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[[File:Blue Mountains|250px]]
Blue Mountains
Background Information
Type
Location Beleriand (First Age), Eriador
Realms
Capital
Founded/Built
Ruler
Other Information
Summary
Other names
Inhabitants
Spoken Languages
Lifespan


The Blue Mountains or Ered Luin, also known as Ered Lindon, was the mountain range at the far west of Eriador.

HistoryEdit

During the First Age, the Blue Mountains was an unbroken line separating Eriador from Beleriand. Seven rivers arose in it on the western side, and the land these rivers flowed through was known as Ossiriand, which was later also as Lindon, therefore the mountains were sometimes referred to as the Ered Lindon. The dwarven cities of Belegost and Nogrod were located in this range.

The mountain range was broken during the war of the Valar against Morgoth, and at the middle of the range the sea broke through, creating a new terminus for the river Lhûn. In the middle of the gap, where the Lhûn met the sea, the Grey Havens of Mithlond of the Elven Kingdom of Lindon were built. When seen as the border of Lindon the Ered Luin were called Ered Lindon.

ERED LUIN location map in middle earth

Location of the Blue Mountains in Middle-earth.

During the third age, its forests, besides that of Mirkwood, were the largest in Middle-earth.

During the creation of Arda, the Blue Mountains were meant to line up directly with the Grey Mountains of the southlands, forming the western wall of Middle-earth, just like the Red Mountains (or Orocarni) and Yellow Mountains formed the eastern wall. The range of the Blue Mountains was originally connected with the Red Mountains by the Ered Engrin or Iron Mountains. But this symmetry of Arda was broken during the wars before the Years of the Lamps.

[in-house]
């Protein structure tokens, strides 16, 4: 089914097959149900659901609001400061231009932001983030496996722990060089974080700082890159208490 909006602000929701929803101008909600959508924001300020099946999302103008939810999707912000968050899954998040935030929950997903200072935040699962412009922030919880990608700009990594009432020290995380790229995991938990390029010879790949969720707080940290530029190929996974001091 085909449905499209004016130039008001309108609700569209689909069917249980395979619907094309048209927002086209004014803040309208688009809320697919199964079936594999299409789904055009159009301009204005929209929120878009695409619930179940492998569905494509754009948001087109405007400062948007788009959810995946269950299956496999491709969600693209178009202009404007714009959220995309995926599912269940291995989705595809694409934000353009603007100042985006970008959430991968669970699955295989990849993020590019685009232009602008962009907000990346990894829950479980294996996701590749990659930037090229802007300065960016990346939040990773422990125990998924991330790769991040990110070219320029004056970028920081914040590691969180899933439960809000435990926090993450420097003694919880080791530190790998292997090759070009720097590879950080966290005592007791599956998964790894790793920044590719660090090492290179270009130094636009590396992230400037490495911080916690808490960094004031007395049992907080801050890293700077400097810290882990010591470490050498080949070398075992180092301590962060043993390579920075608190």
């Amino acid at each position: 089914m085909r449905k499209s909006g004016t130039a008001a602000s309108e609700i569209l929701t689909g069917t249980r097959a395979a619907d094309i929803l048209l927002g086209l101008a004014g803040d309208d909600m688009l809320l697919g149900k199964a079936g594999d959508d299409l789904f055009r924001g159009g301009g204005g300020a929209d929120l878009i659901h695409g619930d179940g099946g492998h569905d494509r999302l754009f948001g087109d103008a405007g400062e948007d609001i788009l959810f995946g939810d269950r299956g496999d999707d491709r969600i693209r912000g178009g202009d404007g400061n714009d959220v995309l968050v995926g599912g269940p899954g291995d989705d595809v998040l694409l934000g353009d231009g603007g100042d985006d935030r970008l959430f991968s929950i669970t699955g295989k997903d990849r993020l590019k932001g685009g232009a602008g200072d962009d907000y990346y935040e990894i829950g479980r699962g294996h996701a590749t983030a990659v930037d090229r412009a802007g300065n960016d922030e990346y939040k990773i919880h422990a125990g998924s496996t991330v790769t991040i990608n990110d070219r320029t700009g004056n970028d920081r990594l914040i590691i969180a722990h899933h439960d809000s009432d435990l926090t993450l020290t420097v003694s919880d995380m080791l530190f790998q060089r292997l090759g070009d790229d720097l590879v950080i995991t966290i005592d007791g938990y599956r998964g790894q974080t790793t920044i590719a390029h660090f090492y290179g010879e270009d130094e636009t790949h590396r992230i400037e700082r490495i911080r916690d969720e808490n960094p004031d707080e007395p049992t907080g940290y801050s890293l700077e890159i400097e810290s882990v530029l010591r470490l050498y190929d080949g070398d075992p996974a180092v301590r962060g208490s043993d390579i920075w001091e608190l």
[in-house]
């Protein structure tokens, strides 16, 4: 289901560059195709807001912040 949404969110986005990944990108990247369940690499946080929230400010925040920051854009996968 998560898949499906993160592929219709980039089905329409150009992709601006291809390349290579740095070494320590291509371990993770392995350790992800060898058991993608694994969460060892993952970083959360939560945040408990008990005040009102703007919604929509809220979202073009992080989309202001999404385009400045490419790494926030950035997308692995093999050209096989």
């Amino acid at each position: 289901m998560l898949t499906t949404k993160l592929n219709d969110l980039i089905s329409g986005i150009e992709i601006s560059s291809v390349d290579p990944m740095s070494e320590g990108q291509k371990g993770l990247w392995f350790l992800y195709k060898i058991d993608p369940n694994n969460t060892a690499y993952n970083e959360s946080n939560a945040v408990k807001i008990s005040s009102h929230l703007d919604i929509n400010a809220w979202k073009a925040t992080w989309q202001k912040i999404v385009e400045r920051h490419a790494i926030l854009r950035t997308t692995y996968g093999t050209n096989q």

InhabitantsEdit

DwarvesEdit

The Blue Mountains, the Iron Hills, and the Lonely Mountain (Erebor) were the main areas of Dwarf colonization by the late Third Age. During the 4000+ years following the cataclysmic sundering and catastrophic downfall of Beleriand, when the mighty Dwarf fortress-cities of Nogrod and Belegost were inundated by the sea, it is possible that the Dwarves rebuilt those cities to their former splendor.

DwarfHomesteadsLOTRO

Underground Dwarf homes in the Blue Mountains, as seen in The Lord of the Rings Online.

The Dwarves would have plundered the mines of the Blue Mountains for the hoard of resources it held within the depths of darkness at its roots. 

Before setting off in their quest to the Lonely MountainThorin Oakenshield and his 12 other companions (as well as other dwarves of Erebor) resided here in the Blue Mountains after being rendered homeless by the dragon Smaug.

ElvesEdit

It is shown in several maps made of Middle-earth that great forests flanked both sides of the Blue Mountains, even after the gargantuan slaughter of Eriador's great forests by the men of Númenor and their incessant appetite for lumber. These forests, alongside the fertile coastal plain, would prove to be hotspots for Elvish migration and inhabitation.

EredLuinBannerdisplay2

Dwarf warrior of Blue Mountains.